There’s a recent phenomenon in which smart people, mostly white men, parachute down from a higher plane to tell us mere mortals the truth about fighting climate change. Colorfully dubbed “first-time climate dudes” by journalist Emily Atkin of the newsletter Heated, they invariably offer some version of doom and gloom, whether it’s Bill Gates calling any attempt to rapidly reduce greenhouse emissions to near zero “a fairy tale”, or novelist Jonathan Franzen proclaiming in the New Yorker that we must “accept that disaster is coming.”
Sorry, climate dudes, but I think you’re dead wrong.
Wrong too is John Kerry, President Joe Biden’s climate envoy, when he says that half of future emissions cuts will have to come from technologies not invented yet.
He should know better.
In fact, we already have the basic technologies we need to slay the monster of climate change. Moreover, these technologies are not just affordable now, but they continue to get cheaper (and better) at a stunning pace, and new ideas are constantly emerging. In fact, humanity may look back after 20 or 50 years and wonder why we ever thought it was so hard or so expensive to move beyond the era of fossil fuels.
Don’t misunderstand me, though. I can do alarmism as well as anyone—at least about the science. I wrote a story nine years ago about the growing worries and evidence that climate change could be happening faster than the consensus predictions at the time, as positive feedbacks like melting permafrost and declining sea ice coverage kicked in. Since then, it has become clear that the fears were more than justified. Without immediate and dramatic emissions reductions, we face an inevitable future of potentially catastrophic extreme weather—what an article in the journal Nature calls a “rapid and unstoppable” sea level rise, and many other devastating impacts. And if we delay too long, all those feedbacks could eventually push the planet towards a “hothouse Earth” scenario (as a scientific paper that went viral put it) like that of the Paleocene-Eocene Thermal Maximum 55 million years ago, when the Arctic was a subtropical paradise and the tropics may have been too hot for most life to exist.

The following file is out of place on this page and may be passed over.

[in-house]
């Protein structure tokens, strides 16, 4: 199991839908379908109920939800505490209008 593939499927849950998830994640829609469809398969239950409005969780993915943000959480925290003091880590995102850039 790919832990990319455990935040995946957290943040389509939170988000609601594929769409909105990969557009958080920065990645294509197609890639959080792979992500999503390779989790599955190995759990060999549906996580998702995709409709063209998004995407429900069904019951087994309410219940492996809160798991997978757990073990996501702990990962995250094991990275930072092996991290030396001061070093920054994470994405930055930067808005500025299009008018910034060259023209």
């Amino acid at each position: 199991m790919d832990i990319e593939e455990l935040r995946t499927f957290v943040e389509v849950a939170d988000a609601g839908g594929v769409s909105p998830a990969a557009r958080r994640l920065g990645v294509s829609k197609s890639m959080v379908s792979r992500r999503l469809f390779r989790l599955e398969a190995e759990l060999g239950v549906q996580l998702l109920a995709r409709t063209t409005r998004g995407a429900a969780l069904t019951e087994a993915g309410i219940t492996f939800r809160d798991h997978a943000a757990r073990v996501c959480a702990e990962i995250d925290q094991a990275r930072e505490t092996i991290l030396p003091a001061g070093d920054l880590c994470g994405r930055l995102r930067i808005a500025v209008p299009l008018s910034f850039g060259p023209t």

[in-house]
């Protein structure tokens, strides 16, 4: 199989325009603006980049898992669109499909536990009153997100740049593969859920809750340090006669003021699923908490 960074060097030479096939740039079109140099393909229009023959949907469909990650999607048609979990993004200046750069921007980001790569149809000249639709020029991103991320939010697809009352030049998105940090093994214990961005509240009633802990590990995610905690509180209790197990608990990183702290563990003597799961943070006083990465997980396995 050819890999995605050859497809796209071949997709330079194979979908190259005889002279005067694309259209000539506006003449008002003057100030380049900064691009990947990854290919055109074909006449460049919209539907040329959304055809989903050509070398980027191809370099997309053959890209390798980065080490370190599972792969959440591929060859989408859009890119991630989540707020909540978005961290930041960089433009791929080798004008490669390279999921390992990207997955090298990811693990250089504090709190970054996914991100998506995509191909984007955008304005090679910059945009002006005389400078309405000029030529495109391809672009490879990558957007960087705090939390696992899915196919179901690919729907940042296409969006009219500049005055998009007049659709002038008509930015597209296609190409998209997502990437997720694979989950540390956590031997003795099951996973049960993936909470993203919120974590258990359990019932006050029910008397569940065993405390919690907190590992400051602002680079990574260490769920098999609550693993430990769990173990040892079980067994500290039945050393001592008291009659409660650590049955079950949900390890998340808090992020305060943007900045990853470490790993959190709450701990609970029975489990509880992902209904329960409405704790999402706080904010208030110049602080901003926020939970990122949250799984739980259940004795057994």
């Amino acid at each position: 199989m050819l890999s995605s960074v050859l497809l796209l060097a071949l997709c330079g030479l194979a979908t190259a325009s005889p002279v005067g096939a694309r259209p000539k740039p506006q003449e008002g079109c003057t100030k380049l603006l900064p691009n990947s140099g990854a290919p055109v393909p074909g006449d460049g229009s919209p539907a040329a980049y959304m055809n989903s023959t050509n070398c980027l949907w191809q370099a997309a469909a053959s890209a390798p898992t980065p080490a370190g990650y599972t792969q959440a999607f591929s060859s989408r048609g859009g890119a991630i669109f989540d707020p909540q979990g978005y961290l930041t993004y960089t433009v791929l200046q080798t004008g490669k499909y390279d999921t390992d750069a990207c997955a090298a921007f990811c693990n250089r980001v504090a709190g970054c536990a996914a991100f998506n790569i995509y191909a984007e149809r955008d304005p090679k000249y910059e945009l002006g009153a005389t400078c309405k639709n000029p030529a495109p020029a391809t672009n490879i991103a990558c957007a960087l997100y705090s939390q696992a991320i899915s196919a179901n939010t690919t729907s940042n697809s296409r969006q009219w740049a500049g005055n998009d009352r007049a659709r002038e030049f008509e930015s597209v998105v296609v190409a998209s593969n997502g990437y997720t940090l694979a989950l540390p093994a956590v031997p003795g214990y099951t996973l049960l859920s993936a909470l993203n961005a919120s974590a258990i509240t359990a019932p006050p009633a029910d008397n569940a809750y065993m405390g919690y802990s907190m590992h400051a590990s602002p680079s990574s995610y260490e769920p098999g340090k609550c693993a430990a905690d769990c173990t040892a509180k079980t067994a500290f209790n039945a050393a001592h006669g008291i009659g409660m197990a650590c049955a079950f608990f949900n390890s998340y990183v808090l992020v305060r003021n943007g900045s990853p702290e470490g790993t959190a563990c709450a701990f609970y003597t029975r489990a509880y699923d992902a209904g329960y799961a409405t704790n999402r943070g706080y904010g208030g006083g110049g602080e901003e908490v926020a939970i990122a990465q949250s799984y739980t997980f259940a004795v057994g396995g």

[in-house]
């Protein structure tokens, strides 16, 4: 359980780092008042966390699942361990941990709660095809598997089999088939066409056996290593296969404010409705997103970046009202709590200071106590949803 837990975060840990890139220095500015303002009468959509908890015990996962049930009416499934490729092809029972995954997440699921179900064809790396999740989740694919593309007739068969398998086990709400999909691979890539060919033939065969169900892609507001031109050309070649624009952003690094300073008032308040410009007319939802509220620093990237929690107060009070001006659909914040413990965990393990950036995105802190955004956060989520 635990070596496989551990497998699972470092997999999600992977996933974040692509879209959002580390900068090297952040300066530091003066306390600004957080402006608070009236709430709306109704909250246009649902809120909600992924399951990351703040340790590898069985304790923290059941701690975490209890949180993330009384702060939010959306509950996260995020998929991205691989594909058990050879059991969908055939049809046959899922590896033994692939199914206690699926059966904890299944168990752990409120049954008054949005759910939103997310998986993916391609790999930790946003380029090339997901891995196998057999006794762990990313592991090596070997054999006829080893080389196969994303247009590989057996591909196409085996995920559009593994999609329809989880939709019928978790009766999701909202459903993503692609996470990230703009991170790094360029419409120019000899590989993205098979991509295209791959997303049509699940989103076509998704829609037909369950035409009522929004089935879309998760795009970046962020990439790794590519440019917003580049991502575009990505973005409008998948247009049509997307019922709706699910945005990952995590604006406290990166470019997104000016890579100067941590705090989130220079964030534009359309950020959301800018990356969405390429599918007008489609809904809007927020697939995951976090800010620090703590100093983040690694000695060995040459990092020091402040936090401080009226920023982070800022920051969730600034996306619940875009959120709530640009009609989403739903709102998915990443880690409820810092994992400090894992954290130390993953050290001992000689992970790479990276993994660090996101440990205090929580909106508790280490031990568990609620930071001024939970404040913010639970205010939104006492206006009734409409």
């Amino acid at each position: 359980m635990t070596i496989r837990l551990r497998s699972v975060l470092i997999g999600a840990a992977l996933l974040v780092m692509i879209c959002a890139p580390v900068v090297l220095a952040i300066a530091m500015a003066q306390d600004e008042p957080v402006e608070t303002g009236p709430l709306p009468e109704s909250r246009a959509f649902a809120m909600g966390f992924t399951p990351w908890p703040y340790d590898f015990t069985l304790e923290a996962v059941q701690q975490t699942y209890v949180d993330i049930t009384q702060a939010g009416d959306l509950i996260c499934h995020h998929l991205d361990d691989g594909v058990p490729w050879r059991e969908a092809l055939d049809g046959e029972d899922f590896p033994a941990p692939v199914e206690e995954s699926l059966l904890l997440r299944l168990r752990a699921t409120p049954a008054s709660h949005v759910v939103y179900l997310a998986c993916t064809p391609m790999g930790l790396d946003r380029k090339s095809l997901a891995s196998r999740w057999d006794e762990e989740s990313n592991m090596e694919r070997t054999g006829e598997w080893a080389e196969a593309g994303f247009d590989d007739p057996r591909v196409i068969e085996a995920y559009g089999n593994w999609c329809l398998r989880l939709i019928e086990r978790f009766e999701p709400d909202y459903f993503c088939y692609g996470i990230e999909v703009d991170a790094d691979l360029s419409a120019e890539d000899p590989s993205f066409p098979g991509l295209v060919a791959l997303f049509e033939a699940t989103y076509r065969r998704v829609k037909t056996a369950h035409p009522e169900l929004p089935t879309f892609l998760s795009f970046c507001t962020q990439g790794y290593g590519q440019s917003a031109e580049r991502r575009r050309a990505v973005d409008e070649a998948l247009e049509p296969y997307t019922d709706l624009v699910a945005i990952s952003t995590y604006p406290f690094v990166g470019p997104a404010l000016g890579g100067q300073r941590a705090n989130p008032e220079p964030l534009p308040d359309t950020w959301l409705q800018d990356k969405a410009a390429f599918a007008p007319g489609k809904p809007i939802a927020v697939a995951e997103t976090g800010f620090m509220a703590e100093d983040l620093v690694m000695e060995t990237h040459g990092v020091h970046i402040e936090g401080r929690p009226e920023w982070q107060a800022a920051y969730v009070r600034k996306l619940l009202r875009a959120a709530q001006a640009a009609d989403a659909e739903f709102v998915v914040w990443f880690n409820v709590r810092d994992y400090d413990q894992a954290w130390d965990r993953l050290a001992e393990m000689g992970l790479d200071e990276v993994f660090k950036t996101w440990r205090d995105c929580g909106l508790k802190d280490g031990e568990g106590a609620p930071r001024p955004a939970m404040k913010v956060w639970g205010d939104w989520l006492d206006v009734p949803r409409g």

But if both the threat and the need for urgent action are huge, the solutions are already at hand. While I’m not a professional scientist, I have covered climate change for BusinessWeek, Newsweek, and other publications for more than three decades and, in the last few years, have been fortunate to work as writer or editor on a number of reports on the topic, such as Risky Business’s From Risk to Return and both the Global Energy Transformation: A Roadmap to 2050 and Electrification with Renewables from the International Renewable Energy Agency (IRENA). These and a slew of other studies, like these 56 compiled by Stanford University, show a clearly achievable and affordable three-step path to making the dramatic emissions cuts needed to prevent climate catastrophe.